What is the purpose of Agile?

It’s been a while since I posted. This is a reflection not of busyness or malaise, but that I’ve reached a new phase in my Agile journey. Things that felt certain are once again in flux as I question many of my previous assumptions about Agile.

This has led me to one fundamental question:

“What is/was the purpose of Agile?”

In many ways Agile was created as a shared space in which we could explore better ways of delivering software. It defined the boundaries of the space so that constructive dialogue could emerge. However, it would appear that those boundaries have not necessarily framed the right questions.

It has helped us define new methods and techniques for many issues in software development, such as a lack of feedback and learning. However, what it didn’t capture correctly is a focus on outcome and therefore became bogged down in methodology.

The Agile space was and is a fertile breeding ground for methods and tools, but it does not, by its very nature, help us devise ways of improving outcomes or delivery of value. We only need look at the plethora of methodologies and the ecosystems of agile tool vendors to see clear evidence that Agile, although successful in spreading and amplifying many positive behaviours, has also amplified behaviours which actively damage the Agile movement.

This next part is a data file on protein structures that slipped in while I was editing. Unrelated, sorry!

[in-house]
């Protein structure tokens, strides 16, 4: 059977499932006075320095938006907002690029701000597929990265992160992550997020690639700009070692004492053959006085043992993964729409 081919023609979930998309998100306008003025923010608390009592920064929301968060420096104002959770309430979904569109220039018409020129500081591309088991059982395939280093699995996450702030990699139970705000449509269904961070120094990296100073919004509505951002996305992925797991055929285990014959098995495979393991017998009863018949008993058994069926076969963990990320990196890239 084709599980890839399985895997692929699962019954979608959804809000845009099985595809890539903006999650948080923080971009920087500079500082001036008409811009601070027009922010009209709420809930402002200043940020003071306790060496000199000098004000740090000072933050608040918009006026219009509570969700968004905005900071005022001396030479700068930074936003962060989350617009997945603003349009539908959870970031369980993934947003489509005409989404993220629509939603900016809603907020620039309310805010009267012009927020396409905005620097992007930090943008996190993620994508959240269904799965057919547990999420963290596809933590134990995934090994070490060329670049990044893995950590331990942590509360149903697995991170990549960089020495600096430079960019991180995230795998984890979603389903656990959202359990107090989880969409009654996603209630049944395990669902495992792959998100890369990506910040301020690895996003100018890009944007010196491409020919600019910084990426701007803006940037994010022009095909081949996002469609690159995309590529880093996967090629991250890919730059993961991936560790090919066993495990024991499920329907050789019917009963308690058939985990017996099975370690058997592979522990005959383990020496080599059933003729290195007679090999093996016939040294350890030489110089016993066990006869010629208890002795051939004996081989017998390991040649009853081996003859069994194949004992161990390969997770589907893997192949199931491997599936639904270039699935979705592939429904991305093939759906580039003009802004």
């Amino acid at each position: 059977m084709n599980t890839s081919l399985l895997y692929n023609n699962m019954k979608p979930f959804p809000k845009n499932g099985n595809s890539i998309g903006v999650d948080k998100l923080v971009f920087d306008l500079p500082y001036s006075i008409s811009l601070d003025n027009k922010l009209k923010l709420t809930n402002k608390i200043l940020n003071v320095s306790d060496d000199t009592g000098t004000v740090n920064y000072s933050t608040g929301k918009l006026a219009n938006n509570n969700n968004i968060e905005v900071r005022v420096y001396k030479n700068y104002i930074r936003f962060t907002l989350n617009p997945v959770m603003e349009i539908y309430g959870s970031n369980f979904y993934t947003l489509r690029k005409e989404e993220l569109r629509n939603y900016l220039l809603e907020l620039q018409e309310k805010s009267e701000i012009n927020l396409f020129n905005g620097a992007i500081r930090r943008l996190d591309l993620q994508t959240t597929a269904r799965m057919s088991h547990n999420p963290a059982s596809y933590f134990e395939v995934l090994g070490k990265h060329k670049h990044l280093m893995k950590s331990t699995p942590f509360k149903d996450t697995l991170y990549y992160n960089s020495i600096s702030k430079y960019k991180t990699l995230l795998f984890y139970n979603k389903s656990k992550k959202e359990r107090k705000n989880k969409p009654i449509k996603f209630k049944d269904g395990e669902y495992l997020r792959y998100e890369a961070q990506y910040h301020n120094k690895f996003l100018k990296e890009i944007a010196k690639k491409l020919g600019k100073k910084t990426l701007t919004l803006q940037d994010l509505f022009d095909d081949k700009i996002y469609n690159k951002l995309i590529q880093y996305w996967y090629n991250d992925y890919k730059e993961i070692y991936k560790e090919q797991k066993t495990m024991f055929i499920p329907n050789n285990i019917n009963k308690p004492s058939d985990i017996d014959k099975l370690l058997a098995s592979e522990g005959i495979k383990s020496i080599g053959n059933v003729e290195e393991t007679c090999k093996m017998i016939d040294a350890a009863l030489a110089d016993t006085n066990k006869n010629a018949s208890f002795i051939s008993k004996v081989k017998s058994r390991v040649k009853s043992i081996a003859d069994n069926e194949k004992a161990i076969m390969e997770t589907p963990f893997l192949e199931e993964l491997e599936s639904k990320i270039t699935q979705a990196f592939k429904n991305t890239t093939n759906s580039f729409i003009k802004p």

Therefore it is clear that it is time to re-frame Agile. To be clear about its purpose as a defined space for cultivating improvements in software development and delivery – for those improvements to be about the outcomes of a piece of software or the value that it delivers. In fact one of the first questions is the definition of value itself. Value to us as developers, value to society, value to business, value to customers?

Outcome based Agile is not new. In fact Tom Gilb wrote a paper 2010 speaking about Value-Driven development. Not only  that, Tom Glib has probably been arguing for this very thing since the 1960’s.

As part of this re-framing, we need to be clear that the framing is for the creation of a shared communication space and language. This space would be for collaboration, not competition, and not for commercial gain. For example, materials and books should be released for the benefit of the community and not for the benefit of a small cabal of vendors. In this way we ensure that the very essence of what it is we are trying to achieve is in the DNA of the movement. That the value is not in the system conditions but the outcomes that the system enables (in short the creation of a system is not the outcome but the value it delivers is).

Through questioning of Agile and by examining my thoughts and beliefs I’ve come to discover more and have taken another step forward on my Agile journey. This is a valuable technique and I suggest you consider taking some time to question the purpose of Agile/Lean/Kanban/Scrum now and in the future. It is by questioning our beliefs and ideas we come to learn so much more about them.

Would you consider exploring these questions further in focussed discussions?

References and further reading:

https://flowchainsensei.wordpress.com/2010/08/15/tom-gilb-laments-the-10-wasted-years-of-agile/

AgileByExample 2013: Tom Gilb – Agility is the Tool, not the Purpose

12 TOUGH QUESTIONS May06.pdf – Tom Gilb & Kai Gilb

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